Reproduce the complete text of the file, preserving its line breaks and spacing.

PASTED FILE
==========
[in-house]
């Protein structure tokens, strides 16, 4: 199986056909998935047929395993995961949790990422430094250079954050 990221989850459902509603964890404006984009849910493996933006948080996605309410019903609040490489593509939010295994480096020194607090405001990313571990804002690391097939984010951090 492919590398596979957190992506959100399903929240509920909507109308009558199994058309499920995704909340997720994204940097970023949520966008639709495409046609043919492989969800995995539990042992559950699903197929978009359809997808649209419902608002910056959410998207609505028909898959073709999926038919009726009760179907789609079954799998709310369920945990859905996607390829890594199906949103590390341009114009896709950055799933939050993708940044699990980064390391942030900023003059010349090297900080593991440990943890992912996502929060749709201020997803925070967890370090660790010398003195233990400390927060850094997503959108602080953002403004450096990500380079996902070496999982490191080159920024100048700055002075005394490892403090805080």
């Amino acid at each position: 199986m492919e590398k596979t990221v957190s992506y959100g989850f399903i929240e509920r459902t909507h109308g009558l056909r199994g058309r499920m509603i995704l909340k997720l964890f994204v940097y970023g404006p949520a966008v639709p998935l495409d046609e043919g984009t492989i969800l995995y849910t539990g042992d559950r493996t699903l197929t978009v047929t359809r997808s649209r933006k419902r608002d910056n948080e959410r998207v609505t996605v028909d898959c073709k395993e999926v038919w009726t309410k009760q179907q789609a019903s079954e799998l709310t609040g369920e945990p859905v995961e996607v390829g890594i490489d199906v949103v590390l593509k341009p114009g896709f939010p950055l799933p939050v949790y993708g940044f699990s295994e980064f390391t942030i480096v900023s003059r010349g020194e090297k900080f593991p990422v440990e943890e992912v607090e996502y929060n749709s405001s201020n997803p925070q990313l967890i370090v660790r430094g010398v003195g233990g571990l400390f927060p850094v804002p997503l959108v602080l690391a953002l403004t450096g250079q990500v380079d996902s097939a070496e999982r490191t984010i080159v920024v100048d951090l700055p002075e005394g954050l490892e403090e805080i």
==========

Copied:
[in-house]
């Protein structure tokens, strides 16, 4: 199986056909998935047929395993995961949790990422430094250079954050 990221989850459902509603964890404006984009849910493996933006948080996605309410019903609040490489593509939010295994480096020194607090405001990313571990804002690391097939984010951090 492919590398596979957190992506959100399903929240509920909507109308009558199994058309499920995704909340997720994204940097970023949520966008639709495409046609043919492989969800995995539990042992559950699903197929978009359809997808649209419902608002910056959410998207609505028909898959073709999926038919009726009760179907789609079954799998709310369920945990859905996607390829890594199906949103590390341009114009896709950055799933939050993708940044699990980064390391942030900023003059010349090297900080593991440990943890992912996502929060749709201020997803925070967890370090660790010398003195233990400390927060850094997503959108602080953002403004450096990500380079996902070496999982490191080159920024100048700055002075005394490892403090805080």
């Amino acid at each position: 199986m492919e590398k596979t990221v957190s992506y959100g989850f399903i929240e509920r459902t909507h109308g009558l056909r199994g058309r499920m509603i995704l909340k997720l964890f994204v940097y970023g404006p949520a966008v639709p998935l495409d046609e043919g984009t492989i969800l995995y849910t539990g042992d559950r493996t699903l197929t978009v047929t359809r997808s649209r933006k419902r608002d910056n948080e959410r998207v609505t996605v028909d898959c073709k395993e999926v038919w009726t309410k009760q179907q789609a019903s079954e799998l709310t609040g369920e945990p859905v995961e996607v390829g890594i490489d199906v949103v590390l593509k341009p114009g896709f939010p950055l799933p939050v949790y993708g940044f699990s295994e980064f390391t942030i480096v900023s003059r010349g020194e090297k900080f593991p990422v440990e943890e992912v607090e996502y929060n749709s405001s201020n997803p925070q990313l967890i370090v660790r430094g010398v003195g233990g571990l400390f927060p850094v804002p997503l959108v602080l690391a953002l403004t450096g250079q990500v380079d996902s097939a070496e999982r490191t984010i080159v920024v100048d951090l700055p002075e005394g954050l490892e403090e805080i």